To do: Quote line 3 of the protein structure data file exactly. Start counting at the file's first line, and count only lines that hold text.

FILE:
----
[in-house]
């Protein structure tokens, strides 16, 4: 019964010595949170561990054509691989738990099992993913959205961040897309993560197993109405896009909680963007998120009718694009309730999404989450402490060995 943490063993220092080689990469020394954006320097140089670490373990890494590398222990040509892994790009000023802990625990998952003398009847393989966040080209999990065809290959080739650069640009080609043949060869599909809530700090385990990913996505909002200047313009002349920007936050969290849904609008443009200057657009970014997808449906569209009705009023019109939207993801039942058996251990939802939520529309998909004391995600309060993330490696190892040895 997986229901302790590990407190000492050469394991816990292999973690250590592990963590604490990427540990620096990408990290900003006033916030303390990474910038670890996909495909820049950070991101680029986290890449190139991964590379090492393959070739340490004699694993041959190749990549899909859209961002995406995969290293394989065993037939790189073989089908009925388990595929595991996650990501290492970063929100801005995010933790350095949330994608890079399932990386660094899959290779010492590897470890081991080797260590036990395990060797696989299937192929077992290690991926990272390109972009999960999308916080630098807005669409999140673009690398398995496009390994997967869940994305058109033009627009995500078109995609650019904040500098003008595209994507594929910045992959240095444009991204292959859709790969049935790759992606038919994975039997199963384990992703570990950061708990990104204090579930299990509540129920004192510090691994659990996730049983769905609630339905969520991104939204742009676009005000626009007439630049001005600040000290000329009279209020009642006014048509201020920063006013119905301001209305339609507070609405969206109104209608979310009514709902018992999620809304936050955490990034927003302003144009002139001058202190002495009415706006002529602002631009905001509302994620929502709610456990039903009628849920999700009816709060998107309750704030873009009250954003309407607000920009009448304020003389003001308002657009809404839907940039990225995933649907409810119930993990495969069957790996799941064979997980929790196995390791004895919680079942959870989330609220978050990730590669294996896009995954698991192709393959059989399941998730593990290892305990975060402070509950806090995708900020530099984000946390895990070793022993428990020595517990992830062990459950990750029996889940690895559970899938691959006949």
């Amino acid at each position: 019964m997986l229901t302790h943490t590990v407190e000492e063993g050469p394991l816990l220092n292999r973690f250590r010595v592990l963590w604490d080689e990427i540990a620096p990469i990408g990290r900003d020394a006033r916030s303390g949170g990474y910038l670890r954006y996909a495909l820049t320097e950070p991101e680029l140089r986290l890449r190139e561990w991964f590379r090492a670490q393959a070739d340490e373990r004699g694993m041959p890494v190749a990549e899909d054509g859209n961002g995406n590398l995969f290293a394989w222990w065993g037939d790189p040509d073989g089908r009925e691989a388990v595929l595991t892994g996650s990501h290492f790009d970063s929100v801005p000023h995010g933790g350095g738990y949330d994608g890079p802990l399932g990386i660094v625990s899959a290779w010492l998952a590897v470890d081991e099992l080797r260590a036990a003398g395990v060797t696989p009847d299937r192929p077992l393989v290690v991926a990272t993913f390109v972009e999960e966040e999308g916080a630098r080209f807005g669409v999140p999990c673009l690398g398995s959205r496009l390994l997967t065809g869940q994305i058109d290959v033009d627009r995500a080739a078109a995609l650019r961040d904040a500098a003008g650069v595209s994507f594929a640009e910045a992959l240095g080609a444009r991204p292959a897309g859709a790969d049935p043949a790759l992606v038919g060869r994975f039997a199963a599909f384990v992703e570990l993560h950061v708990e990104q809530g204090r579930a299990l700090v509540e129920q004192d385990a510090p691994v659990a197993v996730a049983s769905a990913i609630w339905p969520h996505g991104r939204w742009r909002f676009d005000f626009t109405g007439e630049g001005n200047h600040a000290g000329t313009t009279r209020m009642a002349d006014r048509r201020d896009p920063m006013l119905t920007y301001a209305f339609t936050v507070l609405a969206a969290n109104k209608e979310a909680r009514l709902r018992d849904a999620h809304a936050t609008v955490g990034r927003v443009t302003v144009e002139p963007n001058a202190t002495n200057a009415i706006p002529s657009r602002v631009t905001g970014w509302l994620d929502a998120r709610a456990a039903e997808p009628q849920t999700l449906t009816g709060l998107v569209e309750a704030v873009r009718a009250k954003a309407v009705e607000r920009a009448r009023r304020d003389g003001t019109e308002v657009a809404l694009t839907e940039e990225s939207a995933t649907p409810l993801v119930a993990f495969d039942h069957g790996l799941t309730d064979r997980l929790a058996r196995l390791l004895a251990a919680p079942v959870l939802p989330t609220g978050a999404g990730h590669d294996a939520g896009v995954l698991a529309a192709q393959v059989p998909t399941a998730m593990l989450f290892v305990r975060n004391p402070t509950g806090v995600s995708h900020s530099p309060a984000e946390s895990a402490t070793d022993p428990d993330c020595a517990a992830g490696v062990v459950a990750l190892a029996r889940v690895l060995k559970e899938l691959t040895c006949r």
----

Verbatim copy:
């Amino acid at each position: 019964m997986l229901t302790h943490t590990v407190e000492e063993g050469p394991l816990l220092n292999r973690f250590r010595v592990l963590w604490d080689e990427i540990a620096p990469i990408g990290r900003d020394a006033r916030s303390g949170g990474y910038l670890r954006y996909a495909l820049t320097e950070p991101e680029l140089r986290l890449r190139e561990w991964f590379r090492a670490q393959a070739d340490e373990r004699g694993m041959p890494v190749a990549e899909d054509g859209n961002g995406n590398l995969f290293a394989w222990w065993g037939d790189p040509d073989g089908r009925e691989a388990v595929l595991t892994g996650s990501h290492f790009d970063s929100v801005p000023h995010g933790g350095g738990y949330d994608g890079p802990l399932g990386i660094v625990s899959a290779w010492l998952a590897v470890d081991e099992l080797r260590a036990a003398g395990v060797t696989p009847d299937r192929p077992l393989v290690v991926a990272t993913f390109v972009e999960e966040e999308g916080a630098r080209f807005g669409v999140p999990c673009l690398g398995s959205r496009l390994l997967t065809g869940q994305i058109d290959v033009d627009r995500a080739a078109a995609l650019r961040d904040a500098a003008g650069v595209s994507f594929a640009e910045a992959l240095g080609a444009r991204p292959a897309g859709a790969d049935p043949a790759l992606v038919g060869r994975f039997a199963a599909f384990v992703e570990l993560h950061v708990e990104q809530g204090r579930a299990l700090v509540e129920q004192d385990a510090p691994v659990a197993v996730a049983s769905a990913i609630w339905p969520h996505g991104r939204w742009r909002f676009d005000f626009t109405g007439e630049g001005n200047h600040a000290g000329t313009t009279r209020m009642a002349d006014r048509r201020d896009p920063m006013l119905t920007y301001a209305f339609t936050v507070l609405a969206a969290n109104k209608e979310a909680r009514l709902r018992d849904a999620h809304a936050t609008v955490g990034r927003v443009t302003v144009e002139p963007n001058a202190t002495n200057a009415i706006p002529s657009r602002v631009t905001g970014w509302l994620d929502a998120r709610a456990a039903e997808p009628q849920t999700l449906t009816g709060l998107v569209e309750a704030v873009r009718a009250k954003a309407v009705e607000r920009a009448r009023r304020d003389g003001t019109e308002v657009a809404l694009t839907e940039e990225s939207a995933t649907p409810l993801v119930a993990f495969d039942h069957g790996l799941t309730d064979r997980l929790a058996r196995l390791l004895a251990a919680p079942v959870l939802p989330t609220g978050a999404g990730h590669d294996a939520g896009v995954l698991a529309a192709q393959v059989p998909t399941a998730m593990l989450f290892v305990r975060n004391p402070t509950g806090v995600s995708h900020s530099p309060a984000e946390s895990a402490t070793d022993p428990d993330c020595a517990a992830g490696v062990v459950a990750l190892a029996r889940v690895l060995k559970e899938l691959t040895c006949r």